The History of American Nationalism
Americans might like to think they're not nationalistic, but they are.
At a recent campaign rally in Houston, Donald Trump broke a linguistic taboo by calling himself, loudly and proudly, a “nationalist.” Leaders of major American political parties generally have avoided applying that term to themselves, no matter how much they figuratively wrap themselves in the national flag and voice patriotic themes. Critical commentary about Trump’s choice of words has focused on the idea that “nationalist” in this context is bowdlerized shorthand for “white nationalist.” Trump’s rhetoric is worthy of condemnation. But to dismiss the terminology is to miss some other important issues about American nationalism.
Americans, since long before Trump, have been a highly nationalist people, notwithstanding their reluctance to apply the label nationalist to themselves. Most often the substitute term, willingly self-applied across most of the U.S. political spectrum, is “American exceptionalism.” The satisfying implication of this term is that nationalism is something in which narrow-minded foreigners wallow and which they apply for narrow-minded purposes, whereas the United States is not just different but better than everyone else and stands for noble and broadly applicable principles. Of course, veneration of one’s own nation as not only different but supposedly better than anyone else is what nationalism is all about, regardless of whether it is called exceptionalism or something else.
There is a genuinely exceptional aspect of American nationalism, however, that dates to colonial times. John Hector St. John de Crèvecoeur, a French nobleman who fought in the French and Indian War before settling as a farmer in New York, published near the end of the Revolutionary War a treatise in which he posed the question “What is an American?” He answered it by saying that Americans “are a mixture of English, Scotch, Irish, French, Dutch, Germans, and Swedes. From this promiscuous breed, that race now called Americans has arisen.” As other races and ethnicities fully entered the picture, the American melting pot has not always smoothly produced a well-blended stew, but the concept that Americans are not defined by blood or ethnicity has endured. Sometimes it has taken a fix such as the 14th Amendment, which recognized as citizens all persons born in the country, even if they once were slaves or something else.
This type of nationalism—based on territory and political principles and not on blood— is exceedingly rare. The multiethnic empires of old represented not melting pots but instead the subjugation of subordinate nationalities to a dominant one. The Soviet Union claimed to be a multi-ethnic state based on political principles of its founding fathers, but besides being ephemeral it was as much a story of Russian nationalism. India has claimed to be the multi-ethnic and multi-confessional home for all South Asians, but it is politically dominated by “Hindu nationalism,” which is a South Asian counterpart of white nationalism.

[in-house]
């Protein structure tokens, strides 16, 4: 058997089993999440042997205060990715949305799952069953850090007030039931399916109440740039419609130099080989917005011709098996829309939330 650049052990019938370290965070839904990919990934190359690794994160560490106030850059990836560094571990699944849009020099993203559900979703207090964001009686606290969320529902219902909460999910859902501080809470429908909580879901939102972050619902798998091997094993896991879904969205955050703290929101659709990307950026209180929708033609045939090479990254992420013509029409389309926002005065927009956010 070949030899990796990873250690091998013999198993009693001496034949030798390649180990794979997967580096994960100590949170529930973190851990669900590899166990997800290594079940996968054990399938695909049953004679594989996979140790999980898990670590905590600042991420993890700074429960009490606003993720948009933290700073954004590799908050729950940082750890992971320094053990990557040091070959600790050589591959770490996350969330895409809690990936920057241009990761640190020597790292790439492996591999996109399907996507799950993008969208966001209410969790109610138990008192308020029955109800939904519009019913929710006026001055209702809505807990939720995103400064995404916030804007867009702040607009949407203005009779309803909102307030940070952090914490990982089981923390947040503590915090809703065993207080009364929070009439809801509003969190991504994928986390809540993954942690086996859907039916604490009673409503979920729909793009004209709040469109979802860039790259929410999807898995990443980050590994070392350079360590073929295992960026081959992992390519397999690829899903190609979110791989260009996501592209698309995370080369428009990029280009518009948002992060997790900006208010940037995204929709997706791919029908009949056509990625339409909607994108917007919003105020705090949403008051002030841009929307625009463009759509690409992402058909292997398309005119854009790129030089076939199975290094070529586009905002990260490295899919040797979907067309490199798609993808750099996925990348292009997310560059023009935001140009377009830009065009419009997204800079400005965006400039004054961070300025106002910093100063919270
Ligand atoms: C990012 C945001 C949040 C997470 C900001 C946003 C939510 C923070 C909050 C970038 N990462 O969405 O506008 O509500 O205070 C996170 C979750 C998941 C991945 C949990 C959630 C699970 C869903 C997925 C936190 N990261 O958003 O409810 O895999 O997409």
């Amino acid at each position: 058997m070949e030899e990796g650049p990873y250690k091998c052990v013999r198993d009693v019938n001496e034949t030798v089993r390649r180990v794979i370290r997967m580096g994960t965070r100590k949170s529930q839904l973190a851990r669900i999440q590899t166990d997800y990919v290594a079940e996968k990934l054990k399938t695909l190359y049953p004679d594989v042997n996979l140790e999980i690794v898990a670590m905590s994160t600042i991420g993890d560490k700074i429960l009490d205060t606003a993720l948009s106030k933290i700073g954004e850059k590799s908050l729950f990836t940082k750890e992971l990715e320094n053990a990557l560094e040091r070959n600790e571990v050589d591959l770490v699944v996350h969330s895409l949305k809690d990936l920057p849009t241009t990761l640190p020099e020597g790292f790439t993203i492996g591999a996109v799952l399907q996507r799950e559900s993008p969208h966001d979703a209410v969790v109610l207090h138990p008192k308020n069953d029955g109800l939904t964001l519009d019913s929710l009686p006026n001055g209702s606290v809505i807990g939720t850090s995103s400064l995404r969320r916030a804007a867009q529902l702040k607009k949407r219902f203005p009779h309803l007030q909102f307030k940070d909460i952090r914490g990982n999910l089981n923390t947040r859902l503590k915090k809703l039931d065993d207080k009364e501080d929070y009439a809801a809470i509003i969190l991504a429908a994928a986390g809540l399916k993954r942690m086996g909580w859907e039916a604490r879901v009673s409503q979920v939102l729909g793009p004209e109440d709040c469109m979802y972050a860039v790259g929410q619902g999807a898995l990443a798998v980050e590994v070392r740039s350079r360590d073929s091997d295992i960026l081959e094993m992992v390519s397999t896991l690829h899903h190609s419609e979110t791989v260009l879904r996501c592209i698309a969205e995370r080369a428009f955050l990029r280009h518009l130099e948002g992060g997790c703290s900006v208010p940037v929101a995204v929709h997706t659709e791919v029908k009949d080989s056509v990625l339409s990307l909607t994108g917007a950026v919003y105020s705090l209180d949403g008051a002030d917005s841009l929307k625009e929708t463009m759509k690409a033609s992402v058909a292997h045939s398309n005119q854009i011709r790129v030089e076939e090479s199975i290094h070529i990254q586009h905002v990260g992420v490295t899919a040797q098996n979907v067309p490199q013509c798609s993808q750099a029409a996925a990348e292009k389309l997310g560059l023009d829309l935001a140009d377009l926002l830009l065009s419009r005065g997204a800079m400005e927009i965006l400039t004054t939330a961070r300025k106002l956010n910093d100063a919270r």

The more that an American leader’s explicitly avowed “nationalism” implies any kind of exclusion or ethnic preference, the more it is a repudiation of American exceptionalism. Rather than being exceptional, the view being expressed is just one more instance of narrow-minded nationalism, being applied for narrow-minded purposes.
Now that Trump has taken nationalism out of the linguistic closet, Americans should use this opportunity to face more squarely some foreign policy implications of their own nationalism and their reluctance to recognize it as such. Five years ago I wrote an article in The National Interest that characterized the global political era in which the world had entered as the “age of nationalism.”
As for the American nationalism that Americans did not want to call nationalism, I offered this advice: “Americans should understand how much their own first inclinations for interacting with the rest of the world stem from the same kind of nationalist urges that underlie inclinations in other countries, however much the American version is portrayed differently by affixing the label of exceptionalism. They should bear in mind that first inclinations and urges are not always in the best interest of the nation that is the object of their affection and attachment. U.S. policy makers should be continually conscious of how U.S. actions may step on someone else’s nationalist sentiments, eliciting the sort of counteractions that almost always are elicited when competing nationalist perspectives confront each other.”
Paul R. Pillar is a contributing editor at the National Interest and the author of Why America Misunderstands the World.